“The bramins and banians, whoreligiously obferve the law, not to kil any thing which has life and sensation, wil make the most moveing petitions, even in favour of loathsome vermin.”+
The Gentoos never taste the flesh of any thing that has breathe'd the common air, nor pollute themselves with feeding on any thing endue'd with life; and are ftruck with astonishment at the voracious appetites of the christians, who heap whole bisks of filh upon their tables, and sacrifice whole hecatombs of animals to their gluttony. They cannot be tempted, either by the delicacy of the food, er for prevention of either fickness or death, to fo enormous an offence as the tasieing of fiesa. Vegetable products, and the milk of cattle, rice, and other sorts of grain, which nature affords in plenty, and they with innocence can enjoy, is the lawful nourishment they delight in."*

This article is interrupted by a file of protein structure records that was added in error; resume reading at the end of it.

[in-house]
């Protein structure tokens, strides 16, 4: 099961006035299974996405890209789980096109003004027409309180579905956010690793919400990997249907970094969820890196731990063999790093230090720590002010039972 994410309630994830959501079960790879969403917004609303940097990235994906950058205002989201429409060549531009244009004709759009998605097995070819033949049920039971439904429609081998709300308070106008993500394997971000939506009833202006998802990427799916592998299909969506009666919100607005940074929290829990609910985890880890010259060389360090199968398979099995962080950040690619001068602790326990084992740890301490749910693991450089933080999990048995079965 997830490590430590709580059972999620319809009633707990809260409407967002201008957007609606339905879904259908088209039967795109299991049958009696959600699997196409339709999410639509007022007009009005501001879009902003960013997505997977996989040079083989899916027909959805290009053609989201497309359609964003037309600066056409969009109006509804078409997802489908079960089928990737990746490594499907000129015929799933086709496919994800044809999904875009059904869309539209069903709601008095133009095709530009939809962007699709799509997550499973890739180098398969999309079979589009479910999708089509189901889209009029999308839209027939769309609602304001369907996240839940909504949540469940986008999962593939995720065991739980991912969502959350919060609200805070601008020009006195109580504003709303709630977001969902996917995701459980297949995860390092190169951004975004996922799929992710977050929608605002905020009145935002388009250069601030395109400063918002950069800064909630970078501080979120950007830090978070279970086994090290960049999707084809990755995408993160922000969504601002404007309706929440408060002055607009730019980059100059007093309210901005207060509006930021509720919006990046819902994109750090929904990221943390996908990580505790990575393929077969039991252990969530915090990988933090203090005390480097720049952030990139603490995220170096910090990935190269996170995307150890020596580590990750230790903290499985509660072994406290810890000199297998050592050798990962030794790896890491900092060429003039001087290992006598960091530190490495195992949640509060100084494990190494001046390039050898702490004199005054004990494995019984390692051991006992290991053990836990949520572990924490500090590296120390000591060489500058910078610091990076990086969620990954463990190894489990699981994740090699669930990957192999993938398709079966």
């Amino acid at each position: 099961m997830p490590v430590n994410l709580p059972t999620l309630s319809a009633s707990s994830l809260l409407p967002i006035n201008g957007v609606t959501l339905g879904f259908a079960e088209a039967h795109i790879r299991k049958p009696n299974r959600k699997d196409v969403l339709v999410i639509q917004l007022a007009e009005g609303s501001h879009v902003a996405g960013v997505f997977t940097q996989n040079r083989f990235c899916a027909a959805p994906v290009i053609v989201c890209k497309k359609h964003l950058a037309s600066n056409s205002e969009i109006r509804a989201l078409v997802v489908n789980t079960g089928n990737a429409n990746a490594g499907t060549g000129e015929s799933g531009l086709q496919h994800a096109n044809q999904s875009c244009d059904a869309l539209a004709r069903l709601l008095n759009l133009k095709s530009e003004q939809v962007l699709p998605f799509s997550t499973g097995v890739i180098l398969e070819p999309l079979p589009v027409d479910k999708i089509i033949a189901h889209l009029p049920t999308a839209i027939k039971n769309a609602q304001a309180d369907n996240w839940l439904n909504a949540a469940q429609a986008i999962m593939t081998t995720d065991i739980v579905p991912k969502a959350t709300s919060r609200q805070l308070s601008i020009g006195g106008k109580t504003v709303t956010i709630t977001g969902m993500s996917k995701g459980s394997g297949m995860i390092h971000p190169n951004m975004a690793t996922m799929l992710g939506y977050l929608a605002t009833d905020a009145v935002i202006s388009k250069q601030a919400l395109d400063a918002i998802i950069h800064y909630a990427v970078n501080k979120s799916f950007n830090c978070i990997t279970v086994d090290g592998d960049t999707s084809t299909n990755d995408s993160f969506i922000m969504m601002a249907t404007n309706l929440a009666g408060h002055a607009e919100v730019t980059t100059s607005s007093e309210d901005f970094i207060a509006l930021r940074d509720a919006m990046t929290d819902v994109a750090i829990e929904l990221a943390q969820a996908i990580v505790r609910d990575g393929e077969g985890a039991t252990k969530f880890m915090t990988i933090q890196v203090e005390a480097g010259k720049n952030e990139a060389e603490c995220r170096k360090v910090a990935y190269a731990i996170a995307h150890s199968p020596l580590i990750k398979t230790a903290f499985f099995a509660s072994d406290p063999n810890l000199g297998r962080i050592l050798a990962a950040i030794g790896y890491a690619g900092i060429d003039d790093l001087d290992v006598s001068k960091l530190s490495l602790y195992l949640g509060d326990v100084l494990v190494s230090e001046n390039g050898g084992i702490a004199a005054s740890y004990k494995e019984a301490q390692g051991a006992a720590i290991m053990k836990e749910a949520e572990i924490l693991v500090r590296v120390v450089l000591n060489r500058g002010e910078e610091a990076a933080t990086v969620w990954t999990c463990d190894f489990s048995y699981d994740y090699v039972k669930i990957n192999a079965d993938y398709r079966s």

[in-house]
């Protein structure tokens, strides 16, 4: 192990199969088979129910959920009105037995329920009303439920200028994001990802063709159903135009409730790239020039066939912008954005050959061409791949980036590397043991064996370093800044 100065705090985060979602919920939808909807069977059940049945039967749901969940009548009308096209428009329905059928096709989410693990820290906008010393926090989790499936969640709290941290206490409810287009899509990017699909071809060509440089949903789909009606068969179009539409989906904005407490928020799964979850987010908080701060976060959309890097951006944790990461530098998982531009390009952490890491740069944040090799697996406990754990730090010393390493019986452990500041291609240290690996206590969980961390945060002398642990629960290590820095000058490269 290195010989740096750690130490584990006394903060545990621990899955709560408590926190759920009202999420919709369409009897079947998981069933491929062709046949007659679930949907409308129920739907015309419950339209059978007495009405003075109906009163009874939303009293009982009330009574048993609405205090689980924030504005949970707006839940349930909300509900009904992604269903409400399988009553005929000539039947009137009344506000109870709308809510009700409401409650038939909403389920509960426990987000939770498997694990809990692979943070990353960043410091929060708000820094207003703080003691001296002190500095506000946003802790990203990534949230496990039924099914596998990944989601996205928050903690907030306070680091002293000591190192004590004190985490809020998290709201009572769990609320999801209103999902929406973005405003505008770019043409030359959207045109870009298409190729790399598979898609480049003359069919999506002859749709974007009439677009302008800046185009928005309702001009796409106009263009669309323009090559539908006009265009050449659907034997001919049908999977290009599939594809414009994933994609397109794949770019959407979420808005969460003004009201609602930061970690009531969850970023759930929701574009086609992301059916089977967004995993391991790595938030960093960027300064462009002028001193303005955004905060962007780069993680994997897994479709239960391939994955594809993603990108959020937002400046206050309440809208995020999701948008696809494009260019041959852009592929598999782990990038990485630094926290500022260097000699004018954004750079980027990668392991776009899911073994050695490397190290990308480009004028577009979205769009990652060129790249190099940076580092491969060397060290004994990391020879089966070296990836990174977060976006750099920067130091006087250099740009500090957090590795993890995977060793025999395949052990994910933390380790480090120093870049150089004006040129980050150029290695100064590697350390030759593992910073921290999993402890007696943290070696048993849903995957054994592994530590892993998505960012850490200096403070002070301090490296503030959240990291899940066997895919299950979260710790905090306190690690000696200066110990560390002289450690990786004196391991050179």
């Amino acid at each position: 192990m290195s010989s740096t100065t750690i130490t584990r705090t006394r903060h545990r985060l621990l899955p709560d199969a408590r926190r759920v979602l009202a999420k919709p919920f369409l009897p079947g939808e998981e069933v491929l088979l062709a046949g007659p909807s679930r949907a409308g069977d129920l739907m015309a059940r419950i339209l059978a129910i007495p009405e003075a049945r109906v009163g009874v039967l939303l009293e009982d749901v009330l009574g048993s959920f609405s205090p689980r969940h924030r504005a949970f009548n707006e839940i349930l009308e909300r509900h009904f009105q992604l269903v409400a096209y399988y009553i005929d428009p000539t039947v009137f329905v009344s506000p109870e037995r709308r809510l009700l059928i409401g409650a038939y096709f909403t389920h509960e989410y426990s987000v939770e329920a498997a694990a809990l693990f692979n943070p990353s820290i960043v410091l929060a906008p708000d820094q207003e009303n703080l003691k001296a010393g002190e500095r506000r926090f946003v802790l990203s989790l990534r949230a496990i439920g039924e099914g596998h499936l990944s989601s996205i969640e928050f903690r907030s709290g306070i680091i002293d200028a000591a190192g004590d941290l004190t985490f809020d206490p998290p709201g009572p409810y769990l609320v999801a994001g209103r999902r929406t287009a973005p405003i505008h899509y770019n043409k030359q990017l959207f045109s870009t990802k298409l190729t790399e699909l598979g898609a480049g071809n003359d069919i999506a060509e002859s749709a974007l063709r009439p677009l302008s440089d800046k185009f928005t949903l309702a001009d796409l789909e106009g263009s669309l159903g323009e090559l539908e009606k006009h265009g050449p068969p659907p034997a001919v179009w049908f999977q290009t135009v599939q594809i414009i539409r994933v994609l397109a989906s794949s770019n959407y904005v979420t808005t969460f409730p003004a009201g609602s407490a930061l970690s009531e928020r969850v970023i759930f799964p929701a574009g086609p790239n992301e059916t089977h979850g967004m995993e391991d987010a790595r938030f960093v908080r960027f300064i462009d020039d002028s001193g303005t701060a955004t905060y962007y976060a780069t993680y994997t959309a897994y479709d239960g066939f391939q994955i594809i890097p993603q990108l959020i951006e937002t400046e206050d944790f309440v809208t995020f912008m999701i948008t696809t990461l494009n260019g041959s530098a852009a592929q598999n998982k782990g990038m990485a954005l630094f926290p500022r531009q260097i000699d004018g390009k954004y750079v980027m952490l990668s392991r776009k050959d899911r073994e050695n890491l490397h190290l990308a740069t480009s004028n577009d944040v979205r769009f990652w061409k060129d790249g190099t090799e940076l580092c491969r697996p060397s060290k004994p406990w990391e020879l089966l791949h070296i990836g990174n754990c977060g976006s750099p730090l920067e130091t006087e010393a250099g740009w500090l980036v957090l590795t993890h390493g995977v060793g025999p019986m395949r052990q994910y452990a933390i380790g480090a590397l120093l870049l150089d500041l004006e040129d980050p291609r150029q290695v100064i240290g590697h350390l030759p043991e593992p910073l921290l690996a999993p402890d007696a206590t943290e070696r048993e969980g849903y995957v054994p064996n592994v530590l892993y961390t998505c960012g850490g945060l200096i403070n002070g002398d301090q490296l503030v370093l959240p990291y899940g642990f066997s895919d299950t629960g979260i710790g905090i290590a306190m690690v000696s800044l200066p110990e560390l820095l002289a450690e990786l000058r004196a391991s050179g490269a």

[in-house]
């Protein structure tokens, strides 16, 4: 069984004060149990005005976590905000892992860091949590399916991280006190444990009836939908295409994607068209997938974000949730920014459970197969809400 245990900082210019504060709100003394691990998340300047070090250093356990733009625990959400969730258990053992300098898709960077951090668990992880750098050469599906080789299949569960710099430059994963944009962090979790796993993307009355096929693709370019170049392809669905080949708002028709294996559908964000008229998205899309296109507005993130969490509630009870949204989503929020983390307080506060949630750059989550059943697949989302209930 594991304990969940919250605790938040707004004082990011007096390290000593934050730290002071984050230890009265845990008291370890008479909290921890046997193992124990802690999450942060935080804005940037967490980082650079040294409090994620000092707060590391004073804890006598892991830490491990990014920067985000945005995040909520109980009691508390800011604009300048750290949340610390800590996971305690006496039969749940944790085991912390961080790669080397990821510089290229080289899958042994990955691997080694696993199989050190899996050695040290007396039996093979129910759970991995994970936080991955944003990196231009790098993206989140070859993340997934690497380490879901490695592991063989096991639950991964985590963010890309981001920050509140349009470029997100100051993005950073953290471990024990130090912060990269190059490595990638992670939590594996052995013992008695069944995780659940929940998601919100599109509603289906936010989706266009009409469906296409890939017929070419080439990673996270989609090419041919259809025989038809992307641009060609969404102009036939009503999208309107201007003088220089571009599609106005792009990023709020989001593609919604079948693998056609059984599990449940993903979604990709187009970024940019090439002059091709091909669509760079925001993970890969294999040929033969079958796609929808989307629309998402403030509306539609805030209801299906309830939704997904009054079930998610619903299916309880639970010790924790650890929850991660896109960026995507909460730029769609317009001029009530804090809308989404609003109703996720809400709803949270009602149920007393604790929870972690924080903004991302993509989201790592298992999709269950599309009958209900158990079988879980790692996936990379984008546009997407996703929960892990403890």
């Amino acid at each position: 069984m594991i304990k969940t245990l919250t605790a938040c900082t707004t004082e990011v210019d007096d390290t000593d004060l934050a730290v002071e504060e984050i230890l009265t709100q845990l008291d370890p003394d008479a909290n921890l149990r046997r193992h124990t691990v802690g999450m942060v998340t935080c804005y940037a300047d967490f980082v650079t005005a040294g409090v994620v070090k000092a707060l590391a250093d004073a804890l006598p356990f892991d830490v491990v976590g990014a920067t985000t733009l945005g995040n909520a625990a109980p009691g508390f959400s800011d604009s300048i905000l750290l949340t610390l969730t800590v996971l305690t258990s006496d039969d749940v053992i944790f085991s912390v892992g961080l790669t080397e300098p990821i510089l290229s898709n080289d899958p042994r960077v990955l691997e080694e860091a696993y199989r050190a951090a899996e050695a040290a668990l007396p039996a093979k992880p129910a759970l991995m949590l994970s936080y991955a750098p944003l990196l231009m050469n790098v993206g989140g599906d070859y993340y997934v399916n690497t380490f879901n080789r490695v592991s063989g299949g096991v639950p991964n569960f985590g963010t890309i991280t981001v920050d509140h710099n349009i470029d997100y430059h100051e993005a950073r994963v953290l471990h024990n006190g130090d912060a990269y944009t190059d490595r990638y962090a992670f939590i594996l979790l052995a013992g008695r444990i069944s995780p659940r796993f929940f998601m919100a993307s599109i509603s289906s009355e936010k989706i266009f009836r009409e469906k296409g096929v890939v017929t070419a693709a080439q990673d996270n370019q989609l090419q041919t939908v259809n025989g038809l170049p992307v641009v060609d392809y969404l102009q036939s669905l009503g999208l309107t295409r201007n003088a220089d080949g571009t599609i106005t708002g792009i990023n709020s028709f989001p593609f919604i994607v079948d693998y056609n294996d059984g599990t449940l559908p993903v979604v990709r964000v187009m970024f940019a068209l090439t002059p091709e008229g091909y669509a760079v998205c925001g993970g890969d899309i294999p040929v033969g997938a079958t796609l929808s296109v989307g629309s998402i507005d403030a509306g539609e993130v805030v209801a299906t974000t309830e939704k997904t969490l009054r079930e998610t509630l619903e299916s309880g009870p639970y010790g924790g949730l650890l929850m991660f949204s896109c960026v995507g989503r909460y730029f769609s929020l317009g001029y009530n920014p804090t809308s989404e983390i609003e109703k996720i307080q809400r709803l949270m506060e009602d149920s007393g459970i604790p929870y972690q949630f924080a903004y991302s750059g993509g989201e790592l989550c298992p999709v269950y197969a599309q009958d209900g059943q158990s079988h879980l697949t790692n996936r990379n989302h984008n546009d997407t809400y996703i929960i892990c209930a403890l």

or three miles foreward into the country, and stops, as he proeeeds, at each ant-bill that he meets with, to leave behind him his benevolence, a handful or two of rice straw'd upon the ground, which is the belove'd dainty on which the hungrey pismires feed, and their best reserve and store in time of need."
* Travels in the Indies, p. 11. See allso in The voyage and travaile of fir Jobn Maundevile, c. 19, « of the monkes that zeven here releef to babewynes, apes, and marmelettesy, and to other beftes."
+ Toreens Voyage to Surato